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Making the right hire

- Kelly Sharp is the owner of Heart of Iowa Market Place.

The holiday hiring season is behind retailers, but that process still goes on all year-round for many specialty retailers and it's important to know exactly what kind of employee you need and how the personality and work ethic of the person you choose fits into your business.

Get it right, and the person you choose will pay big dividends. Get it wrong, and I guarantee it will cost you more time, money and headaches than you can imagine.

I prepare myself during the hiring process with few steps.

First, I define the role of the position being offered. What tasks will the employee be completing, and what skills will be needed to complete these tasks? How will that role and the person who fills it fit into the overall company goals?

When conducting interviews, it's important to explain to candidates the objectives of the job and company and the business culture. Whatever the job title, every employee in a small retail business is a first-line employee and the face of the company; making sure the employee is the right fit for the company’s image is crucial.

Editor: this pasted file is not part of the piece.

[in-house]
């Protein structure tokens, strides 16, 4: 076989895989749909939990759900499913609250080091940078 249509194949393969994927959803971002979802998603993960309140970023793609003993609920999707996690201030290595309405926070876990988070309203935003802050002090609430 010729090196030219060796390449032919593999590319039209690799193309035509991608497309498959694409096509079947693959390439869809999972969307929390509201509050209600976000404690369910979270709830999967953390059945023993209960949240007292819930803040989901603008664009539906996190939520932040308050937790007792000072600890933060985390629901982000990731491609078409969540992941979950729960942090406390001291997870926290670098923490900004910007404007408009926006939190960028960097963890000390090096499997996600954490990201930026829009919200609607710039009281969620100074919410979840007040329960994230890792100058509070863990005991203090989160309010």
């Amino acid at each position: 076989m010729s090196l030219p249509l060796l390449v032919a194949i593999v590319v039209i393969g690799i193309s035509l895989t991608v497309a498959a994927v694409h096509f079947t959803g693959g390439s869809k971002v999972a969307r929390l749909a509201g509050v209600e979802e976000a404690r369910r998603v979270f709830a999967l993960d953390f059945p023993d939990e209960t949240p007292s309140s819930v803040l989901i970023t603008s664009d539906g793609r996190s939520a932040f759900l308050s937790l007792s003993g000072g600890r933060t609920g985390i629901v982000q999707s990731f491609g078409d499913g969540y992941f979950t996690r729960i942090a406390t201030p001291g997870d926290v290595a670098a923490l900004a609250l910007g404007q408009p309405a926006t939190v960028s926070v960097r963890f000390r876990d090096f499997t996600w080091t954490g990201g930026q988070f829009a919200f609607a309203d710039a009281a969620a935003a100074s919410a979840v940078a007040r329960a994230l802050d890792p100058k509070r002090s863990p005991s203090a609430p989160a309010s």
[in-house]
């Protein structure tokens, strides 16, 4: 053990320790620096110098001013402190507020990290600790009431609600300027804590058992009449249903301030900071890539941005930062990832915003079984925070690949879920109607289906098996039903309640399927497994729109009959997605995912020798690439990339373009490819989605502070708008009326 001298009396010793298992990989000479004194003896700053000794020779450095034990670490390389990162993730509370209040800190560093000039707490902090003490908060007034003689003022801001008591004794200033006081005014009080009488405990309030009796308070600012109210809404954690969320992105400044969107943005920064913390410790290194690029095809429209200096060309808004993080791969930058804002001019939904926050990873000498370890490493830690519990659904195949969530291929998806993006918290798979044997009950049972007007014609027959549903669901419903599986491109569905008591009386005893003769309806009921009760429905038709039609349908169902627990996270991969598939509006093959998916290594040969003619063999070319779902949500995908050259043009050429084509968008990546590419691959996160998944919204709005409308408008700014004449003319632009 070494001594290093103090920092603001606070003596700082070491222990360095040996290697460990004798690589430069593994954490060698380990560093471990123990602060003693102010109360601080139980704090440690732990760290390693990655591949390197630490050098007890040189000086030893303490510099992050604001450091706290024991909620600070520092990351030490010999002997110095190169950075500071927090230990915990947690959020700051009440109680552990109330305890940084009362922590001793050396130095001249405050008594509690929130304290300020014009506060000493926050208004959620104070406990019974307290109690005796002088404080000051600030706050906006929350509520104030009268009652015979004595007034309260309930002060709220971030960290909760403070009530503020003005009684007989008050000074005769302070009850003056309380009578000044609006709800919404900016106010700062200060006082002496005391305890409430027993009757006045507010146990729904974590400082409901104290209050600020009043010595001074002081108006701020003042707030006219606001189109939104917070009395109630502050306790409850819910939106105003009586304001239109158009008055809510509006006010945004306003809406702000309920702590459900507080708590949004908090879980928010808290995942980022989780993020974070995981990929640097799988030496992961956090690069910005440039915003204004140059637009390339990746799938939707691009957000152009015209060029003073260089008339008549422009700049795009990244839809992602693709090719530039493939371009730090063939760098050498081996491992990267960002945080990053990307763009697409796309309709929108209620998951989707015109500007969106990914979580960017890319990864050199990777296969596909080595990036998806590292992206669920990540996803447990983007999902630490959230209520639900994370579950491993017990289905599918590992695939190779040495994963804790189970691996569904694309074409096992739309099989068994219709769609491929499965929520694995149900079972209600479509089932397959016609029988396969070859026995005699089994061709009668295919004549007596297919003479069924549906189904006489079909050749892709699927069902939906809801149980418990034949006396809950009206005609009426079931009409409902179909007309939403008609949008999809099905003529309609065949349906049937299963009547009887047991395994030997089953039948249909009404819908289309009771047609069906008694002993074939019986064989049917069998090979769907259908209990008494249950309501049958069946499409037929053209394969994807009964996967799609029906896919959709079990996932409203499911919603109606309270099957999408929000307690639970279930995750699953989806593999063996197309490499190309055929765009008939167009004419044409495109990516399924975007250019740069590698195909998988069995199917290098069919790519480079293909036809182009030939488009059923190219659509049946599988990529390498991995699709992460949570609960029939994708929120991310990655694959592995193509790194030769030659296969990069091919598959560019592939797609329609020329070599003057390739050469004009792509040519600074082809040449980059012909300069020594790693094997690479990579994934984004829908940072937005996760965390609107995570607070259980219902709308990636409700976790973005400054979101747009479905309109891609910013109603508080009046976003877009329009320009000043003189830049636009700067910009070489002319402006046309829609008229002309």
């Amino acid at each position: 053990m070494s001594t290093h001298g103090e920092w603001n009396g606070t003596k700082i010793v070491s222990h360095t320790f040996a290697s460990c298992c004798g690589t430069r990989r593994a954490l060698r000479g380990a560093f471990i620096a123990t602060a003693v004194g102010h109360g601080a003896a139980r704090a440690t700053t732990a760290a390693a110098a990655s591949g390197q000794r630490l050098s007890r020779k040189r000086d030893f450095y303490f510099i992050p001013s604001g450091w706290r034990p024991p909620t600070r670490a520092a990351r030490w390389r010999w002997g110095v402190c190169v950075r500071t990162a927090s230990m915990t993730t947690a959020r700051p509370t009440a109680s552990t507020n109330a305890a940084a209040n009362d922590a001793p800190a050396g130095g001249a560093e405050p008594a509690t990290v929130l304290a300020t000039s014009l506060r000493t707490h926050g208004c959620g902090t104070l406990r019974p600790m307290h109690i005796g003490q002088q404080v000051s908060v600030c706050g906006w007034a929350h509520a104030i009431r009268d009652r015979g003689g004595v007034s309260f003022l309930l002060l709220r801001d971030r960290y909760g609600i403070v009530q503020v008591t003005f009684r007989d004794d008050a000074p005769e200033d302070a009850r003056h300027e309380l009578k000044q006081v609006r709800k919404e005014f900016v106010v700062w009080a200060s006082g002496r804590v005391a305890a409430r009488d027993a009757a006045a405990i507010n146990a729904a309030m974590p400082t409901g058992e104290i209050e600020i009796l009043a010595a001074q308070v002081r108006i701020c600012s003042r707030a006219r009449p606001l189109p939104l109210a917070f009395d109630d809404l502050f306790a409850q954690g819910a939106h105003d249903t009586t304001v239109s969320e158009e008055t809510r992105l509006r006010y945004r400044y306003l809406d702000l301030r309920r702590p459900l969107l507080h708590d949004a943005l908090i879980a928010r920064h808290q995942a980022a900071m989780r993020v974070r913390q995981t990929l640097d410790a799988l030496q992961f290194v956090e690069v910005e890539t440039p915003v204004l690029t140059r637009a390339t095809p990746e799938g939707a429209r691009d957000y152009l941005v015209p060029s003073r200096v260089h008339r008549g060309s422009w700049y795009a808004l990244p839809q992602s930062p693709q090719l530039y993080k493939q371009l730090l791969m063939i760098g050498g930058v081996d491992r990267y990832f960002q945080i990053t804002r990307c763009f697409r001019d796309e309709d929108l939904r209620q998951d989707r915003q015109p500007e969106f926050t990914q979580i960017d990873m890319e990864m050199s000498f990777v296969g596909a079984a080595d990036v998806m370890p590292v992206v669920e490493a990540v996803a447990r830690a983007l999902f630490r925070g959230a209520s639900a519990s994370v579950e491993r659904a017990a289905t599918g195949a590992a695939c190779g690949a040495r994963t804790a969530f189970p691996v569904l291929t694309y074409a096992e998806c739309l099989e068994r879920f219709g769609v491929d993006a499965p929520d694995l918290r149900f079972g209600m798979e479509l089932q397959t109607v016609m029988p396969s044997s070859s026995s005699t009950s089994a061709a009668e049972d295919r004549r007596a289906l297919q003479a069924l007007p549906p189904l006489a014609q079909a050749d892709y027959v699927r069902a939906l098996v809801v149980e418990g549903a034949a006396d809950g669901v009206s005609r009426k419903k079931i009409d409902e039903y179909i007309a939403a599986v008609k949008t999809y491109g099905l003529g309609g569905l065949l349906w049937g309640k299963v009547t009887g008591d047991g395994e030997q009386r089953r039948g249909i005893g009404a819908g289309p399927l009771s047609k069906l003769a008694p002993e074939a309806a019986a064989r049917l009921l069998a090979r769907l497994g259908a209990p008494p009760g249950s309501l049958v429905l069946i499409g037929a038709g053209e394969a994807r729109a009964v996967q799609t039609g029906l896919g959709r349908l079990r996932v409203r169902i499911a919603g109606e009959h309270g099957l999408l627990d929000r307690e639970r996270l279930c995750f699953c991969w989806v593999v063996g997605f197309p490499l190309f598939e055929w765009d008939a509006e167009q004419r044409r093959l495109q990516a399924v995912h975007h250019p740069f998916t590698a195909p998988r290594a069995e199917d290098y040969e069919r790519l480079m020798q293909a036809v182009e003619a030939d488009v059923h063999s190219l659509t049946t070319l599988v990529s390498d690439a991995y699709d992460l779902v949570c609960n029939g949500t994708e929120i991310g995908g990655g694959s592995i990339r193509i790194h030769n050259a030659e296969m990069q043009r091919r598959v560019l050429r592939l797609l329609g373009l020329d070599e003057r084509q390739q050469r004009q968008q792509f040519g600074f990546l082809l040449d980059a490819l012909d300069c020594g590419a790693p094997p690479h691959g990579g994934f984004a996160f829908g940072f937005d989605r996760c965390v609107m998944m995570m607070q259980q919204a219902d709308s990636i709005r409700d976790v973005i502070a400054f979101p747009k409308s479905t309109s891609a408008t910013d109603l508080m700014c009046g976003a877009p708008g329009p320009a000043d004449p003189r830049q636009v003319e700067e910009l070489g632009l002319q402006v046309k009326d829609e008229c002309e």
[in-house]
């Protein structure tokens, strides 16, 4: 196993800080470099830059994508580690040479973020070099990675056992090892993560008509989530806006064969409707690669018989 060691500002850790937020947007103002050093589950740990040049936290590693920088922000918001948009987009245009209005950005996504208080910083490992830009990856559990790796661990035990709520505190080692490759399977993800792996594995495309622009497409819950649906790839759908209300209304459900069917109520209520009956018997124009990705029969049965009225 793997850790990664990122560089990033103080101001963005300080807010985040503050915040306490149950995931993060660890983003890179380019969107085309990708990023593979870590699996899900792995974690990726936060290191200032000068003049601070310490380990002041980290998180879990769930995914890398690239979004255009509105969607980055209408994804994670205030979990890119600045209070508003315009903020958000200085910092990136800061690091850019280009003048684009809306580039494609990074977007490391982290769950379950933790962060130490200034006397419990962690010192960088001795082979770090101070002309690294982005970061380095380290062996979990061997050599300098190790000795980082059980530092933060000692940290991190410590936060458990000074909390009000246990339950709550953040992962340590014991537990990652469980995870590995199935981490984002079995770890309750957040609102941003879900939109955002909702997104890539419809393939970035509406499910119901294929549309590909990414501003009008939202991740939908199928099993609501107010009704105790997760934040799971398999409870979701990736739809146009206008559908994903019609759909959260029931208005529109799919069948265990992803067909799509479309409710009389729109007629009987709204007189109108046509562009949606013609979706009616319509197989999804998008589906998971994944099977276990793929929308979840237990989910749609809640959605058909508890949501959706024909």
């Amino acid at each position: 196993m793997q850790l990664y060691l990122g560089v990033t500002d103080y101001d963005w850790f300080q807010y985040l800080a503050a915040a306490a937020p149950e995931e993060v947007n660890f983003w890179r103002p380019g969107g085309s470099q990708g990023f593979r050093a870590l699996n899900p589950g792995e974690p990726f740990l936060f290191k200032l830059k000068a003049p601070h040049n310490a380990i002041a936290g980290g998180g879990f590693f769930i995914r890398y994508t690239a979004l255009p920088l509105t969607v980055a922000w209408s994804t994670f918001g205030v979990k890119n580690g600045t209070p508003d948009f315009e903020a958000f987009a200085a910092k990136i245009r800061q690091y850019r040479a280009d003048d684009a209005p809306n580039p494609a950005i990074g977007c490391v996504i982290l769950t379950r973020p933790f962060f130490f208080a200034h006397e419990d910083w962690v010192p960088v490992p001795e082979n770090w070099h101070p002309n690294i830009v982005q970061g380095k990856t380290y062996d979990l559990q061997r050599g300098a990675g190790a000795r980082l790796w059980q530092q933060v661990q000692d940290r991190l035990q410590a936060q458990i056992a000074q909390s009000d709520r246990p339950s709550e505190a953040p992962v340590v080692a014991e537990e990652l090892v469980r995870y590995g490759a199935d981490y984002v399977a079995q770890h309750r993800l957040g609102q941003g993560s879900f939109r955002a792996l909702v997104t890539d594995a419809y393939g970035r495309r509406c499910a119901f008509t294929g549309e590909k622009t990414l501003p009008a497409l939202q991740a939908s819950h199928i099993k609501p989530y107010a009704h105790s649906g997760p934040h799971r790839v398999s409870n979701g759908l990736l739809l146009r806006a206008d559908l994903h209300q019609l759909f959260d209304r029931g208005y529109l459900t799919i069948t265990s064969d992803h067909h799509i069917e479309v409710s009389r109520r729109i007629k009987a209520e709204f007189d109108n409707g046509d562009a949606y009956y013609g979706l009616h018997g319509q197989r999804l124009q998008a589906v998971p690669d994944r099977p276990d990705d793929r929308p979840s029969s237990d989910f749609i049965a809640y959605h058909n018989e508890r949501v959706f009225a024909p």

So how do you find the right fit? In the words of my favorite sayings, you have to hunt where the ducks are. Local newspapers, online and local job agencies and specialty blogs or bulletin boards are a great start, but some of the best places to hunt are through networking.

Spread the word through your contacts that you are looking for someone to hire, and they will keep you in mind. Your contacts will know your business better than a job agency, and will know what candidate will be a better fit.

We all know that the interview process can be a real pain, but it's important not to settle just to get it over with. In specialty retail, two of the most important qualities I look for in a potential employee are resourcefulness and the ability to listen to the customer.

The Heart of Iowa Market Place is known for its specialty gifts. Customers will come to our store specifically looking for a gift and might need advice on what will make the perfect gift -- and that's where resourcefulness and listening come in.

Resourcefulness -- or adaptability -- helps employees recognize when they need to do something different to best meet our customers' needs. When we need to change things within our store, I need to be able to count on my employees to adapt to the changing environment.

It's good to know a job candidate's full range of skills, but I don't limit my focus there. I also rate my candidates on their potential. Skills can always be learned through training, but some characteristics such as social skills, confidence, and detailed oriented can’t be trained.

Put extra effort into your hiring process upfront and you'll be taking a big weight off your shoulders for a long time to come.

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